me@server:/etc/openvpn/ssl# openssl genrsa -out ca.key 2048
Generating RSA private key, 2048 bit long modulus
............+++
................................................................................................+++
e is 65537 (0x10001)
me@server:/etc/openvpn/ssl# openssl req -new -x509 -key ca.key -out ca.crt

Now we have ca.crt (the certificate authority certificate) and ca.key (the key for the certificate authority).

You can get the text form of the certificate (used later for the client configuration) by issuing the command:

me@server:/etc/openvpn/ssl# openssl x509 -in ca.crt -text

… and extracting the portion between (and including) the BEGIN CERTIFICATE and END CERTIFICATE lines.

Create Server Certificate and Sign Using Certificate Authority

me@server:/etc/openvpn/ssl# openssl genrsa -out signing.key 2048
Generating RSA private key, 2048 bit long modulus
.....+++
............................................................+++
e is 65537 (0x10001)
me@server:/etc/openvpn/ssl# openssl rsa -in signing.key -pubout -out signing.pub
writing RSA key
me@server:/etc/openvpn/ssl# openssl req -new -key signing.key -out request.csr

me@server:/etc/openvpn/ssl# openssl x509 -req -days 1500 -in request.csr -CA ca.crt -CAkey ca.key -CAcreateserial -out server.crt
Signature ok
Getting CA Private Key
me@server:/etc/openvpn/ssl# openssl x509 -in server.crt -noout -text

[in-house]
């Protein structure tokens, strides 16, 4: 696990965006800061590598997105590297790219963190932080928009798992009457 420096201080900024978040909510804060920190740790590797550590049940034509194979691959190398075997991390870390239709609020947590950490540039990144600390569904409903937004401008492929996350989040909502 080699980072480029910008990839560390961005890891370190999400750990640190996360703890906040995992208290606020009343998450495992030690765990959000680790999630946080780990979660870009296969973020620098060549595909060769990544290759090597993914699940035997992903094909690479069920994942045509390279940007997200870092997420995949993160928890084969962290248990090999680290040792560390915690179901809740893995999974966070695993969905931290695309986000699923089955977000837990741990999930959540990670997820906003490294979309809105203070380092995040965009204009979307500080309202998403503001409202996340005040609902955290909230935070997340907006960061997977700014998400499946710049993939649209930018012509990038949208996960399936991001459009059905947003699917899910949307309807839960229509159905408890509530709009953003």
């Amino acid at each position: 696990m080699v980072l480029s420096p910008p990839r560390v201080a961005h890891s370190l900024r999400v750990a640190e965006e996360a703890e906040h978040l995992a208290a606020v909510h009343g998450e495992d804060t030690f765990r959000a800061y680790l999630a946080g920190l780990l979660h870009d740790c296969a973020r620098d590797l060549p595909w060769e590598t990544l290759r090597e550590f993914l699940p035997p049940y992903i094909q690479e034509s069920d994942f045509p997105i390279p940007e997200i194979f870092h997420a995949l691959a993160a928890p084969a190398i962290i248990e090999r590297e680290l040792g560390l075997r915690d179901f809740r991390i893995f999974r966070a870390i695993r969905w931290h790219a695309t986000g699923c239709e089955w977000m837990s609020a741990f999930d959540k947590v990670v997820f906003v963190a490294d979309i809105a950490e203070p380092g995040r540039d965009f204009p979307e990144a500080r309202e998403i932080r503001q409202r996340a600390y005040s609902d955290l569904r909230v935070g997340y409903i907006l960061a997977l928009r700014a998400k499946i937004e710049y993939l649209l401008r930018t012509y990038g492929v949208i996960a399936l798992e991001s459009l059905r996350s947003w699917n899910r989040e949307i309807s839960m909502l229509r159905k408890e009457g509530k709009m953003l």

Now we have server.crt (the server certificate).

Create Difie-Hellman Key

me@server:/etc/openvpn/ssl# openssl dhparam -out dh1024.pem 1024

Create Static Shared Key

me@server:/etc/openvpn/ssl# openvpn --genkey --secret static.key

Create auth.pl

(taken from the example at /usr/share/doc/openvpn/examples/sample-scripts/auth-pam.pl)

#!/usr/bin/perl -w

use strict;

# Allowed username/password combinations
my %users = (
    'jim' => 'letmein',
    'mary' => 'password123',
);

# Get username/password from file

my $ARG;
if ($ARG = shift @ARGV) {
    if (!open (UPFILE, "<$ARG")) {
        print "Could not open username/password file: $ARG\n";
        exit 1;
    }
} else {
    print "No username/password file specified on command line\n";
    exit 1;
}

my $username = <UPFILE>;
my $password = <UPFILE>;

if (!$username || !$password) {
    print "Username/password not found in file: $ARG\n";
    exit 1;
}

chomp $username;
chomp $password;

close (UPFILE);